In 1989, Kenwyn Smith published a study entitled “Fix the Women”, describing a consulting situation characterized by fighting between two women in a troubled unit of a state hospital. After assessing the behaviors, the researchers determined the women’s hostility was actually fueled by feelings of competitiveness among the three senior men in the unit.
This is a phenomenon called parallel process thinking: when dynamics of one system are picked up and enacted by another system. In this case, the competitive dynamics of the men in the hospital unit fueled the conflict between these two women.
Consultants don’t always think of the theories associated with the work we do. They become part of us and our work. We talk to people and through years of experience, theories in behavioral science organically drive what we do, how we speak to people, how we solve problems, how we help, and how we advise.
When focusing on results with clients, especially within a limited timeframe, energy is usually spent toward practical application. But this theory is important because it affects everybody. If you can understand parallel process thinking, then it has potential to serve as a guide for better problem-solving.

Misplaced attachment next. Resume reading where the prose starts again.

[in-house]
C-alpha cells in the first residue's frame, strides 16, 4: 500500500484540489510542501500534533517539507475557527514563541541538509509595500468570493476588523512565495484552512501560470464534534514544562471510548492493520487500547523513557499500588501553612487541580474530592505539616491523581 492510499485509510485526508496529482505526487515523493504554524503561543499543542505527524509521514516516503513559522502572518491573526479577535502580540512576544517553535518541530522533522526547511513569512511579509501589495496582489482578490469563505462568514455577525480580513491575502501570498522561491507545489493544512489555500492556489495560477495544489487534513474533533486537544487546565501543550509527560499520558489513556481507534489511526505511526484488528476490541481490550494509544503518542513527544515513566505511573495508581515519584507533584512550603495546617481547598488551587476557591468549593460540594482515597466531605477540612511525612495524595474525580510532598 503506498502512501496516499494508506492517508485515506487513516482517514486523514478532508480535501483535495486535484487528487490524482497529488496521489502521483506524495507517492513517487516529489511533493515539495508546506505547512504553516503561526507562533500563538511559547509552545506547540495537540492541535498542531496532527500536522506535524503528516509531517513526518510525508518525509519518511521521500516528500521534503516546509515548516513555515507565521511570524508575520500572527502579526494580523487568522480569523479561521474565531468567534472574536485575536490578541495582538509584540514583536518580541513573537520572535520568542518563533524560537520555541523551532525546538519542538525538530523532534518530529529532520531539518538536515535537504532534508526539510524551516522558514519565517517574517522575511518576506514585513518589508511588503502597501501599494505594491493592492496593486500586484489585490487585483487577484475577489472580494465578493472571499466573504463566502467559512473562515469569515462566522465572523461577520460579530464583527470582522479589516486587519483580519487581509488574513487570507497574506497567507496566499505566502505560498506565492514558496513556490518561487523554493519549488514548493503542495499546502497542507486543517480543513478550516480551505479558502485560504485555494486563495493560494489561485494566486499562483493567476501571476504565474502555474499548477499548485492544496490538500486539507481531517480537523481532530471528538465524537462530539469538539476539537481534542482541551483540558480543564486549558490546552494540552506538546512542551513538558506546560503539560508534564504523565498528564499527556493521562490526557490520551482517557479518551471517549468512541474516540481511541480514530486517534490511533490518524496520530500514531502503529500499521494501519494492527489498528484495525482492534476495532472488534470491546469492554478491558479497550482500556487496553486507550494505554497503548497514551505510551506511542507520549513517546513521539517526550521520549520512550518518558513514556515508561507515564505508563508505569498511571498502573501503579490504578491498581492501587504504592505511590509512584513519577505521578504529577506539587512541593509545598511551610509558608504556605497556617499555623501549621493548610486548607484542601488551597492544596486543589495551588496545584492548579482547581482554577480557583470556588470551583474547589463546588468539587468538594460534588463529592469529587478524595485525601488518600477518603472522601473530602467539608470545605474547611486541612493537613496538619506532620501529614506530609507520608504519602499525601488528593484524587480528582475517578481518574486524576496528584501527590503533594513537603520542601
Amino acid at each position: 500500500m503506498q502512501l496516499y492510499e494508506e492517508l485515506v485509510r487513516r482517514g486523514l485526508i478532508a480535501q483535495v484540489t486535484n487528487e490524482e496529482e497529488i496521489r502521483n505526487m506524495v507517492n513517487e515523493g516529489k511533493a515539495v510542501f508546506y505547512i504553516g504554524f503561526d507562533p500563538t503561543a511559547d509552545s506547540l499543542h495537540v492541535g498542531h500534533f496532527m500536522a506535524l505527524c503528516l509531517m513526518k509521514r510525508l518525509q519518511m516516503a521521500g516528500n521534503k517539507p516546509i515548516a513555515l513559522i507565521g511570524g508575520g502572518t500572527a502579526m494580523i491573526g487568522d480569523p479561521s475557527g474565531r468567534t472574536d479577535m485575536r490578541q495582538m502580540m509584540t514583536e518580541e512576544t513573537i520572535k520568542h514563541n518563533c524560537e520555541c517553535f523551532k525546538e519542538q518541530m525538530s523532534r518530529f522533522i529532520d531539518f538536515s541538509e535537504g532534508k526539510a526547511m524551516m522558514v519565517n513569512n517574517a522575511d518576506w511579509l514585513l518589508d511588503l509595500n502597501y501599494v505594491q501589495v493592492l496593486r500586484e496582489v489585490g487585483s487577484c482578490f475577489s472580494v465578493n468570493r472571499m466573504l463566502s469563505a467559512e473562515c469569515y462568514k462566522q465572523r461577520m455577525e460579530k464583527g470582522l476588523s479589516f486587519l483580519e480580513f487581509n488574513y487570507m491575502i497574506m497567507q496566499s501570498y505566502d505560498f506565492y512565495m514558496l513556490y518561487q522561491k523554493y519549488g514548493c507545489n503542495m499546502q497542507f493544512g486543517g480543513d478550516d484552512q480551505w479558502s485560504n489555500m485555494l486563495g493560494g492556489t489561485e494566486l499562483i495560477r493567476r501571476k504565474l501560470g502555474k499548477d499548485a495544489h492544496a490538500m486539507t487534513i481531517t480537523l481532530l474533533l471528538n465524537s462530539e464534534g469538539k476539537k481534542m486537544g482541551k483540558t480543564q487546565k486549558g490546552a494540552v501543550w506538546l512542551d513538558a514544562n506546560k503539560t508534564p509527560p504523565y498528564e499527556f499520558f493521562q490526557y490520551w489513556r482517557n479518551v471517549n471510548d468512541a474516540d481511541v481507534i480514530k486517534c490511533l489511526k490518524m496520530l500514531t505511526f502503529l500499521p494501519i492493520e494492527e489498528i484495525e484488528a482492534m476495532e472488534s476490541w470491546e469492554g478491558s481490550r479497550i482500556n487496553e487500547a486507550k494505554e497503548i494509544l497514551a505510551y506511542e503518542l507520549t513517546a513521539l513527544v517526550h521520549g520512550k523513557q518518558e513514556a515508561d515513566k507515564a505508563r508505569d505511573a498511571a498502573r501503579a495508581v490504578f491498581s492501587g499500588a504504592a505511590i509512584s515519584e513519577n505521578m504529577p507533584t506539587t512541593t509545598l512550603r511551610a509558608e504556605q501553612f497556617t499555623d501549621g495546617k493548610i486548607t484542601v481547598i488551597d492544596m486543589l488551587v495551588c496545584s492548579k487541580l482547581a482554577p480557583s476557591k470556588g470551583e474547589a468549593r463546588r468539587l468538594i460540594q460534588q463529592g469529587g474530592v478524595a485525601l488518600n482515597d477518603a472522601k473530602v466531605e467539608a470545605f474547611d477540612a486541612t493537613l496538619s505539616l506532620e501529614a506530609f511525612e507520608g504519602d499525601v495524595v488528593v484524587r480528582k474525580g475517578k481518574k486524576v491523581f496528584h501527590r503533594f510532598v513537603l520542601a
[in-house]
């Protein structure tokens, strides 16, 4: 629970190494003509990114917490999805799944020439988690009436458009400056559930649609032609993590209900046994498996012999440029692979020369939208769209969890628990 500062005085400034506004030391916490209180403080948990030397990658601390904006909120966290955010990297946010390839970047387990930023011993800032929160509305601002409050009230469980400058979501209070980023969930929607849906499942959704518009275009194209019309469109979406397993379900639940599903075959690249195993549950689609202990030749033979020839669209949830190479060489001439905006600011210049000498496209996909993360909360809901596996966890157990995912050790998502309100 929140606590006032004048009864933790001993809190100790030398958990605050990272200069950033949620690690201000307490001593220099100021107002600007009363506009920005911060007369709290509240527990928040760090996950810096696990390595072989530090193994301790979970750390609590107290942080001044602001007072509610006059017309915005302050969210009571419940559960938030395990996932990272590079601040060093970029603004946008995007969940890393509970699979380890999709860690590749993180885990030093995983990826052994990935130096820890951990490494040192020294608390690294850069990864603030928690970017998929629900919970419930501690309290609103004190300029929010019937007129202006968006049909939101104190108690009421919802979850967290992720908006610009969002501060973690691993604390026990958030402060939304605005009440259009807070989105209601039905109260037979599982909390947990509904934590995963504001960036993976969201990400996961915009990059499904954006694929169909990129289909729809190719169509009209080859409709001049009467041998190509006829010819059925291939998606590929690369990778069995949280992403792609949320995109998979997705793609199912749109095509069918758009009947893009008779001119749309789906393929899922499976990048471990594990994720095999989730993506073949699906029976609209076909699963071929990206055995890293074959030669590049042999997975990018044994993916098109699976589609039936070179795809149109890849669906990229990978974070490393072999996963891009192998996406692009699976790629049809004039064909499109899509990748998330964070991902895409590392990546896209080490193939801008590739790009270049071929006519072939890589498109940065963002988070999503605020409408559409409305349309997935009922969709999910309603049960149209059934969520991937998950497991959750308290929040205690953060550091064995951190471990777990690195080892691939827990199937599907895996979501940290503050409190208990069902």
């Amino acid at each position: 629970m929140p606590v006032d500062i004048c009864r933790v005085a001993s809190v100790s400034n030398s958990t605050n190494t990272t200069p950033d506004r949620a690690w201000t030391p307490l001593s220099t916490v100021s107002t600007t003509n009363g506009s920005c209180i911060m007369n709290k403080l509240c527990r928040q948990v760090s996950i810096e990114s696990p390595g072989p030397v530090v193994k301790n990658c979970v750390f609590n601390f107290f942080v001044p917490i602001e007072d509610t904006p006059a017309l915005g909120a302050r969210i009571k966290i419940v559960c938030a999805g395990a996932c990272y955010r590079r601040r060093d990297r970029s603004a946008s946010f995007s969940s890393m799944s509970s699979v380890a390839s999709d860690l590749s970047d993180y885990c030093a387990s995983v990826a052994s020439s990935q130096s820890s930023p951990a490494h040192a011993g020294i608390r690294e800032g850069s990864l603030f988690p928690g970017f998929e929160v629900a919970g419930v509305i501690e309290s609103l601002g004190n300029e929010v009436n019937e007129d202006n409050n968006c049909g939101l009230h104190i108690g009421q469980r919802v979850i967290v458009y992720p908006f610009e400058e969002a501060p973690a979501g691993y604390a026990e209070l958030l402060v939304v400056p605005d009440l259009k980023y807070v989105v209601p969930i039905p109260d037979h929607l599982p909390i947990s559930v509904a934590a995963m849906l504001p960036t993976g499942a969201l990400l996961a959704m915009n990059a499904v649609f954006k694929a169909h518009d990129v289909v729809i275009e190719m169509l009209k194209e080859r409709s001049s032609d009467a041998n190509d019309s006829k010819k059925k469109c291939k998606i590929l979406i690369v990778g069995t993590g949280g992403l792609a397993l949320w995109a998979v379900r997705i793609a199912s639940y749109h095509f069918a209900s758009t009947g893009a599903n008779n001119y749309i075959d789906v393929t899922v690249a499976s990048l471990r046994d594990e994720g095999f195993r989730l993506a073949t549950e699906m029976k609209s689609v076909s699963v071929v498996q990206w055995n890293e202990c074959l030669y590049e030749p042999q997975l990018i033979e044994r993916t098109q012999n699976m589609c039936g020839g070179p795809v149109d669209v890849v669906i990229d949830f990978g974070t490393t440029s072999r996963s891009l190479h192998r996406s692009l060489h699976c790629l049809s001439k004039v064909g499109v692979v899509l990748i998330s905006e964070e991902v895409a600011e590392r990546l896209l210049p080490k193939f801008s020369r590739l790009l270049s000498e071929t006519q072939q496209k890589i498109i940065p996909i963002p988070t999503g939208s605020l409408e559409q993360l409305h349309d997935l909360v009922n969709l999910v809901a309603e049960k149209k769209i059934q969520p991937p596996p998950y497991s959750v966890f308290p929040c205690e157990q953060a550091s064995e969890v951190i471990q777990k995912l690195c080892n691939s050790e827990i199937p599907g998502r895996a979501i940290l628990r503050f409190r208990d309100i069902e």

The topic of leadership is so fascinating and vastly studied these days; it’s not surprising that the field of leadership development has grown exponentially over the past few decades. Qualities of great leaders are studied, as is emotional intelligence and how successful leaders can work with it.
The topic that hasn’t received as much traction yet, however, is overconfidence in leadership, and how detrimental it can be for organizational health.
Stereotypically, great leaders are charismatic and confident.
“Hey, what’s wrong with that?”, you may wonder. “They’re real go-getters. Not afraid to take risks.”
This may be true, but there is also merit in recognizing that many great leaders are simply not the most charismatic. In fact, though confidence may be necessary in certain instances, it is overconfidence that becomes dangerous and negates good leadership qualities.
In our quickly expanding, technologically reliant world, uncertainty and interdependence are far more common now than, say, 30 years ago. This rapid change has given way to agile organization structures, functioning in more democratic or flat ways. Frameworks (i.e. Scrum, XP, Lean) have aided these sort of initiatives, and the need for them has become increasingly more relevant.